LYNCHBURG, Va. – After a year-long debate, a confederate flag is finally on display at the Lynchburg Museum.
City leaders put the process on hold to hear what the community had to say.
History buff Billy Langford traveled from Forest to the Lynchburg Museum on Monday just to see what the “Five Forks Battle Flag” was all about.
“You can learn every day. I’ve learned some things I didn’t know were going on in that period of time,” Langford said.
The Confederate flag was carried by a Lynchburg soldier during the Civil War.
Lynchburg’s Home Guard president Kevin Shroyer played a big part in getting it on display. He also helped cover the $12,000 conservation bill.
“I’m glad it worked itself out. The cooler heads prevailed, so to speak, that we can have it here in Lynchburg. And the Lynchburg community can see it right here and learn the story,” Shroyer said.
Telling all sides of the story is what the museum’s leader, Ted Dulaney, wanted to do.
“We really feel like we did our due diligence, but it took a year. It was a long process,” Dulaney said.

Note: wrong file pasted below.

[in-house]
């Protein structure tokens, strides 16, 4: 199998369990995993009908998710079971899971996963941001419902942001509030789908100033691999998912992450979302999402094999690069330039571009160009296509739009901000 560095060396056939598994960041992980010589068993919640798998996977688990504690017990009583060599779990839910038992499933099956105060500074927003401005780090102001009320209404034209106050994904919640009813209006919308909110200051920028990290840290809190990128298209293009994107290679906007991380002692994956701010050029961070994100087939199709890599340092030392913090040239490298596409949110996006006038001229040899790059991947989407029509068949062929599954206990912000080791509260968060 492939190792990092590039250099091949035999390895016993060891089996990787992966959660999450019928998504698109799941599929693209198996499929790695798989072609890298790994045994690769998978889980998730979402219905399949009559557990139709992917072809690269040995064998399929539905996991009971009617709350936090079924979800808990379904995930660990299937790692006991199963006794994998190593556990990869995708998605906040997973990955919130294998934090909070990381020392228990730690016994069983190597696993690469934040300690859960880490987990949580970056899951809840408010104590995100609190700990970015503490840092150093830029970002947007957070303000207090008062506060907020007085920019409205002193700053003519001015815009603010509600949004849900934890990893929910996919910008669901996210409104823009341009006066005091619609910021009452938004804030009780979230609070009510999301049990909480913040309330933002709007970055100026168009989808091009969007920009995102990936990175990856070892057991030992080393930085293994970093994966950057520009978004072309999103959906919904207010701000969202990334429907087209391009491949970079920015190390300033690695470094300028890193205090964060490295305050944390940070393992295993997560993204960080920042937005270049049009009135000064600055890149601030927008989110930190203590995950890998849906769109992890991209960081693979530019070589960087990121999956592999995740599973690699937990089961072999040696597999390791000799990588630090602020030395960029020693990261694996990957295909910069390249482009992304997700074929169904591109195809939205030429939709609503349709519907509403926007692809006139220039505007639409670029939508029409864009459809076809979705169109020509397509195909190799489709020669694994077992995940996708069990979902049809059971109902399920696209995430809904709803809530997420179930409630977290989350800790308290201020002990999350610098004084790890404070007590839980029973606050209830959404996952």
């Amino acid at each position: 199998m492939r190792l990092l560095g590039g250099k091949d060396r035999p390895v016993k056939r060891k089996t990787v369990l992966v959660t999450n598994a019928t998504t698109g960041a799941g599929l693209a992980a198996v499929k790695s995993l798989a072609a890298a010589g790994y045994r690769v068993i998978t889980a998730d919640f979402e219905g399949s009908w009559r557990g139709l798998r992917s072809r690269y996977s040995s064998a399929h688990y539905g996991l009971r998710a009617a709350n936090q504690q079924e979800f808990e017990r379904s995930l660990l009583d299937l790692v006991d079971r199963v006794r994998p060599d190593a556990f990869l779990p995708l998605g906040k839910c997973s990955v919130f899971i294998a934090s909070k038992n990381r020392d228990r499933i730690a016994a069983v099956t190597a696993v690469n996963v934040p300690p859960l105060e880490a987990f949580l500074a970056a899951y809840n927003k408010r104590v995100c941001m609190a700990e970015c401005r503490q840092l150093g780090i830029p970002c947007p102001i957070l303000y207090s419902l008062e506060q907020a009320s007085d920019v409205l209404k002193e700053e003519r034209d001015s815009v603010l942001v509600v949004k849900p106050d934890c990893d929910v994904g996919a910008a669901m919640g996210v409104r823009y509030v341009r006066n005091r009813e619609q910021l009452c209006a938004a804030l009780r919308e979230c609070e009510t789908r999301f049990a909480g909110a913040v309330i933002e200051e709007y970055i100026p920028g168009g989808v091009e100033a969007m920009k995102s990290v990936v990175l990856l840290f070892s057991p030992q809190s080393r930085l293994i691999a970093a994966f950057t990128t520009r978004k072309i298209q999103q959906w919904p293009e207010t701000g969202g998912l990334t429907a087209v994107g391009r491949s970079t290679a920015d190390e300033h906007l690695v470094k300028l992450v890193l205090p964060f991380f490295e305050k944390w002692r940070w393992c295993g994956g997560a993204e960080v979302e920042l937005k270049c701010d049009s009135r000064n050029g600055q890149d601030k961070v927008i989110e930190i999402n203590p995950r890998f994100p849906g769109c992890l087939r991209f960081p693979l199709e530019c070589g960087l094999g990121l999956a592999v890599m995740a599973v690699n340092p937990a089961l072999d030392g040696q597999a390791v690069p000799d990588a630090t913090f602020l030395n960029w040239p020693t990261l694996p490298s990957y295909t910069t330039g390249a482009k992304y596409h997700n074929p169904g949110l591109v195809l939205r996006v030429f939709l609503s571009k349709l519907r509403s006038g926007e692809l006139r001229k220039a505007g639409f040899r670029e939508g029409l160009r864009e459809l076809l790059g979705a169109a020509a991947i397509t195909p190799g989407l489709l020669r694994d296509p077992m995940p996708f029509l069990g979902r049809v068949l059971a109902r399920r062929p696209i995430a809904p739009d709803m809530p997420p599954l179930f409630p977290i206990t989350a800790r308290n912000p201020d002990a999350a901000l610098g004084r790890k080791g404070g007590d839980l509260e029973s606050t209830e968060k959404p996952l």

The decision didn’t come without some discussion.
Museum officials say they did background research, held community focus groups and received more than 3,000 online responses on whether or not to display the flag.
In the end, the general public said yes, but under some conditions.
“So, not to necessarily focus on it as an isolated artifact from 1865, but to talk about its 150-year history after that,” Dulaney said.
Other artifacts include the Medal of Honor the union soldier received after capturing the flag.
Displays also explain how the Confederate flag is associated with Jim Crow segregation.
“I think we have to be able to talk about things honestly and express our opinions, and accept other people’s opinions and learn,” Langford said.
Because in the end, museum leaders hope it will generate civil discussions between all walks of life.
The exhibit is on display until Jan. 31. The Lynchburg Museum is open Monday through Saturday from 10 a.m. to 4 p.m. and Sunday from 12 p.m. to 4 p.m. Admission is free.